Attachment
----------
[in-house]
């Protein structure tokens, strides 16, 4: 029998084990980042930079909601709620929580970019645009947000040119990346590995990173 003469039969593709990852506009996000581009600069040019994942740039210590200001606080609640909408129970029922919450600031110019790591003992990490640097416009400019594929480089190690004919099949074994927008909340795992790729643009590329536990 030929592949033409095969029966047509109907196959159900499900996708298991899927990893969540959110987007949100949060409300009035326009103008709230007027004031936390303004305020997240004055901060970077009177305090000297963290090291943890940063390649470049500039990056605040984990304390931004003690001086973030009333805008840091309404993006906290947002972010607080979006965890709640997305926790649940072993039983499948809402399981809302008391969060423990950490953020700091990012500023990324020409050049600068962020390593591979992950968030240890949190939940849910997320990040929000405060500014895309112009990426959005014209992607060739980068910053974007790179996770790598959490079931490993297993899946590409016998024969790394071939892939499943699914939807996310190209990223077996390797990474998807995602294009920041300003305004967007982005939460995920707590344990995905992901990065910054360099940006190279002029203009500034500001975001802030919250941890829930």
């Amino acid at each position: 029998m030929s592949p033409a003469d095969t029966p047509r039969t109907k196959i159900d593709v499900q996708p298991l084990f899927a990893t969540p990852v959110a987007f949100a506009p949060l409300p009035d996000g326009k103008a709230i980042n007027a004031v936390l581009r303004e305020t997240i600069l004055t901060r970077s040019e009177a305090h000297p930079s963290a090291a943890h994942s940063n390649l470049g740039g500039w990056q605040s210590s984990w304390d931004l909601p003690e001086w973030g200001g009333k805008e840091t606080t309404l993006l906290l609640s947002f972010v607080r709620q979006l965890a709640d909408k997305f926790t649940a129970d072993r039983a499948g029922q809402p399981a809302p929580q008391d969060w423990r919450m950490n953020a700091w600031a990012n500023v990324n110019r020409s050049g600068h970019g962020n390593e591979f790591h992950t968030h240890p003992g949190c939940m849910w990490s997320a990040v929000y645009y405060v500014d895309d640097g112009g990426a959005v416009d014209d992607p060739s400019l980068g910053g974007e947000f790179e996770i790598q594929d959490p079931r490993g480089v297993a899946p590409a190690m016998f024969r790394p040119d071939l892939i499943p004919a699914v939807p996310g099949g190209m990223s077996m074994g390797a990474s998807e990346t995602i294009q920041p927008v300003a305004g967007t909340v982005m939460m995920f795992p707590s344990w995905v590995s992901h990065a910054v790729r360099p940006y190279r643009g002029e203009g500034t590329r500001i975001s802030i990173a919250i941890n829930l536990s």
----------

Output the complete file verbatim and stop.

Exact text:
[in-house]
């Protein structure tokens, strides 16, 4: 029998084990980042930079909601709620929580970019645009947000040119990346590995990173 003469039969593709990852506009996000581009600069040019994942740039210590200001606080609640909408129970029922919450600031110019790591003992990490640097416009400019594929480089190690004919099949074994927008909340795992790729643009590329536990 030929592949033409095969029966047509109907196959159900499900996708298991899927990893969540959110987007949100949060409300009035326009103008709230007027004031936390303004305020997240004055901060970077009177305090000297963290090291943890940063390649470049500039990056605040984990304390931004003690001086973030009333805008840091309404993006906290947002972010607080979006965890709640997305926790649940072993039983499948809402399981809302008391969060423990950490953020700091990012500023990324020409050049600068962020390593591979992950968030240890949190939940849910997320990040929000405060500014895309112009990426959005014209992607060739980068910053974007790179996770790598959490079931490993297993899946590409016998024969790394071939892939499943699914939807996310190209990223077996390797990474998807995602294009920041300003305004967007982005939460995920707590344990995905992901990065910054360099940006190279002029203009500034500001975001802030919250941890829930």
């Amino acid at each position: 029998m030929s592949p033409a003469d095969t029966p047509r039969t109907k196959i159900d593709v499900q996708p298991l084990f899927a990893t969540p990852v959110a987007f949100a506009p949060l409300p009035d996000g326009k103008a709230i980042n007027a004031v936390l581009r303004e305020t997240i600069l004055t901060r970077s040019e009177a305090h000297p930079s963290a090291a943890h994942s940063n390649l470049g740039g500039w990056q605040s210590s984990w304390d931004l909601p003690e001086w973030g200001g009333k805008e840091t606080t309404l993006l906290l609640s947002f972010v607080r709620q979006l965890a709640d909408k997305f926790t649940a129970d072993r039983a499948g029922q809402p399981a809302p929580q008391d969060w423990r919450m950490n953020a700091w600031a990012n500023v990324n110019r020409s050049g600068h970019g962020n390593e591979f790591h992950t968030h240890p003992g949190c939940m849910w990490s997320a990040v929000y645009y405060v500014d895309d640097g112009g990426a959005v416009d014209d992607p060739s400019l980068g910053g974007e947000f790179e996770i790598q594929d959490p079931r490993g480089v297993a899946p590409a190690m016998f024969r790394p040119d071939l892939i499943p004919a699914v939807p996310g099949g190209m990223s077996m074994g390797a990474s998807e990346t995602i294009q920041p927008v300003a305004g967007t909340v982005m939460m995920f795992p707590s344990w995905v590995s992901h990065a910054v790729r360099p940006y190279r643009g002029e203009g500034t590329r500001i975001s802030i990173a919250i941890n829930l536990s």